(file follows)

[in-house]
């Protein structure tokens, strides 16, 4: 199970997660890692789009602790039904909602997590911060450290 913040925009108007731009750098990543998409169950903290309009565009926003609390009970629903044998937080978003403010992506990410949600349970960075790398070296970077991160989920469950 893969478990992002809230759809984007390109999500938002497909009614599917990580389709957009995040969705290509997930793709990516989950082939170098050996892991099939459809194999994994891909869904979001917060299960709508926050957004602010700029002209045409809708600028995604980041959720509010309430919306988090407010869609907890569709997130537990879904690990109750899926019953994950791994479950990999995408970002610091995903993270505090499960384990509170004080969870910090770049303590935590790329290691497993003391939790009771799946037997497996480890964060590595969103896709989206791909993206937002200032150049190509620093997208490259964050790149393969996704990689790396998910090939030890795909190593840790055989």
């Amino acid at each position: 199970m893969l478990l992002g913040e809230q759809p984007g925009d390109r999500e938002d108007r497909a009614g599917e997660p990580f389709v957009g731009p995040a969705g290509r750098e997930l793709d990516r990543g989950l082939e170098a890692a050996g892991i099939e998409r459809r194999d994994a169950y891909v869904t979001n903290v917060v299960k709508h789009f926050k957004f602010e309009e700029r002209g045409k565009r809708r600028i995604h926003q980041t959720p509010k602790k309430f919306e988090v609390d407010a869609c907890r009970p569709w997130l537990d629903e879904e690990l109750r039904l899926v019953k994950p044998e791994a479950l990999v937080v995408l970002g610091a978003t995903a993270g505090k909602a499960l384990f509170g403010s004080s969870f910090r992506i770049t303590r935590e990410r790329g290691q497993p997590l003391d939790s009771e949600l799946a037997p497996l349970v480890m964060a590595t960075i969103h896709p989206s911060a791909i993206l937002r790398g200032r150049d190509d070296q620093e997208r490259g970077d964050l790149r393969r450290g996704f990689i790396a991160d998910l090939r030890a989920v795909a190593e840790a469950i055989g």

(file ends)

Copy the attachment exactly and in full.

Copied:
[in-house]
């Protein structure tokens, strides 16, 4: 199970997660890692789009602790039904909602997590911060450290 913040925009108007731009750098990543998409169950903290309009565009926003609390009970629903044998937080978003403010992506990410949600349970960075790398070296970077991160989920469950 893969478990992002809230759809984007390109999500938002497909009614599917990580389709957009995040969705290509997930793709990516989950082939170098050996892991099939459809194999994994891909869904979001917060299960709508926050957004602010700029002209045409809708600028995604980041959720509010309430919306988090407010869609907890569709997130537990879904690990109750899926019953994950791994479950990999995408970002610091995903993270505090499960384990509170004080969870910090770049303590935590790329290691497993003391939790009771799946037997497996480890964060590595969103896709989206791909993206937002200032150049190509620093997208490259964050790149393969996704990689790396998910090939030890795909190593840790055989």
């Amino acid at each position: 199970m893969l478990l992002g913040e809230q759809p984007g925009d390109r999500e938002d108007r497909a009614g599917e997660p990580f389709v957009g731009p995040a969705g290509r750098e997930l793709d990516r990543g989950l082939e170098a890692a050996g892991i099939e998409r459809r194999d994994a169950y891909v869904t979001n903290v917060v299960k709508h789009f926050k957004f602010e309009e700029r002209g045409k565009r809708r600028i995604h926003q980041t959720p509010k602790k309430f919306e988090v609390d407010a869609c907890r009970p569709w997130l537990d629903e879904e690990l109750r039904l899926v019953k994950p044998e791994a479950l990999v937080v995408l970002g610091a978003t995903a993270g505090k909602a499960l384990f509170g403010s004080s969870f910090r992506i770049t303590r935590e990410r790329g290691q497993p997590l003391d939790s009771e949600l799946a037997p497996l349970v480890m964060a590595t960075i969103h896709p989206s911060a791909i993206l937002r790398g200032r150049d190509d070296q620093e997208r490259g970077d964050l790149r393969r450290g996704f990689i790396a991160d998910l090939r030890a989920v795909a190593e840790a469950i055989g």